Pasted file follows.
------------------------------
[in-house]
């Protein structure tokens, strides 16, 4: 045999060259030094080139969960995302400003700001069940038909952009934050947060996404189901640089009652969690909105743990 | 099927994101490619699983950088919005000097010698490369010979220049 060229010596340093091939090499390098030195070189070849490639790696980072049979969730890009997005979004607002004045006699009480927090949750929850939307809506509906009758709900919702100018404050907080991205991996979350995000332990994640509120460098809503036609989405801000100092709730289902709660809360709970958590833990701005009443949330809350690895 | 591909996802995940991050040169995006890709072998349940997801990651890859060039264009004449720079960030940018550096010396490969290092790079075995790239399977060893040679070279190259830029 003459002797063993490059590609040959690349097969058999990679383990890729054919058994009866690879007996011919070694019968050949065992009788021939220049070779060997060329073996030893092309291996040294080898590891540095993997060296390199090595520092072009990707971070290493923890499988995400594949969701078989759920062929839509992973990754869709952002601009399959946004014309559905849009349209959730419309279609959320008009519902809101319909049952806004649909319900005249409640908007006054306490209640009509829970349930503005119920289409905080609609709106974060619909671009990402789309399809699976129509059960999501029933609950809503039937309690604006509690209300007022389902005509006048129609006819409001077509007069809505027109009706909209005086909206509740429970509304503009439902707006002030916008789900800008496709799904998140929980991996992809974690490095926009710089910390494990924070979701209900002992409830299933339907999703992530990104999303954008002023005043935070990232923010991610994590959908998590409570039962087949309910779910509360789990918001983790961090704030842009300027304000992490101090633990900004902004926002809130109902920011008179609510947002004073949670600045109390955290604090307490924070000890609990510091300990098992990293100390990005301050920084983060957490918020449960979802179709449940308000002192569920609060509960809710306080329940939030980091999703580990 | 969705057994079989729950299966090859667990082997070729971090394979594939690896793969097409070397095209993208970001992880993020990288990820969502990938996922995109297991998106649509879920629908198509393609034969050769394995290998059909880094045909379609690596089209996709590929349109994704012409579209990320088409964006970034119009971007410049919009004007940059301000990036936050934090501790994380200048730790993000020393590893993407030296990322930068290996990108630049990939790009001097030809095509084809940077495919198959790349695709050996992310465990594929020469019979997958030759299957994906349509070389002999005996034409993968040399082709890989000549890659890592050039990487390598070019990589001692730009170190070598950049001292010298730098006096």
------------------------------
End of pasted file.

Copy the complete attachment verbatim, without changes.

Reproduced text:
[in-house]
């Protein structure tokens, strides 16, 4: 045999060259030094080139969960995302400003700001069940038909952009934050947060996404189901640089009652969690909105743990 | 099927994101490619699983950088919005000097010698490369010979220049 060229010596340093091939090499390098030195070189070849490639790696980072049979969730890009997005979004607002004045006699009480927090949750929850939307809506509906009758709900919702100018404050907080991205991996979350995000332990994640509120460098809503036609989405801000100092709730289902709660809360709970958590833990701005009443949330809350690895 | 591909996802995940991050040169995006890709072998349940997801990651890859060039264009004449720079960030940018550096010396490969290092790079075995790239399977060893040679070279190259830029 003459002797063993490059590609040959690349097969058999990679383990890729054919058994009866690879007996011919070694019968050949065992009788021939220049070779060997060329073996030893092309291996040294080898590891540095993997060296390199090595520092072009990707971070290493923890499988995400594949969701078989759920062929839509992973990754869709952002601009399959946004014309559905849009349209959730419309279609959320008009519902809101319909049952806004649909319900005249409640908007006054306490209640009509829970349930503005119920289409905080609609709106974060619909671009990402789309399809699976129509059960999501029933609950809503039937309690604006509690209300007022389902005509006048129609006819409001077509007069809505027109009706909209005086909206509740429970509304503009439902707006002030916008789900800008496709799904998140929980991996992809974690490095926009710089910390494990924070979701209900002992409830299933339907999703992530990104999303954008002023005043935070990232923010991610994590959908998590409570039962087949309910779910509360789990918001983790961090704030842009300027304000992490101090633990900004902004926002809130109902920011008179609510947002004073949670600045109390955290604090307490924070000890609990510091300990098992990293100390990005301050920084983060957490918020449960979802179709449940308000002192569920609060509960809710306080329940939030980091999703580990 | 969705057994079989729950299966090859667990082997070729971090394979594939690896793969097409070397095209993208970001992880993020990288990820969502990938996922995109297991998106649509879920629908198509393609034969050769394995290998059909880094045909379609690596089209996709590929349109994704012409579209990320088409964006970034119009971007410049919009004007940059301000990036936050934090501790994380200048730790993000020393590893993407030296990322930068290996990108630049990939790009001097030809095509084809940077495919198959790349695709050996992310465990594929020469019979997958030759299957994906349509070389002999005996034409993968040399082709890989000549890659890592050039990487390598070019990589001692730009170190070598950049001292010298730098006096």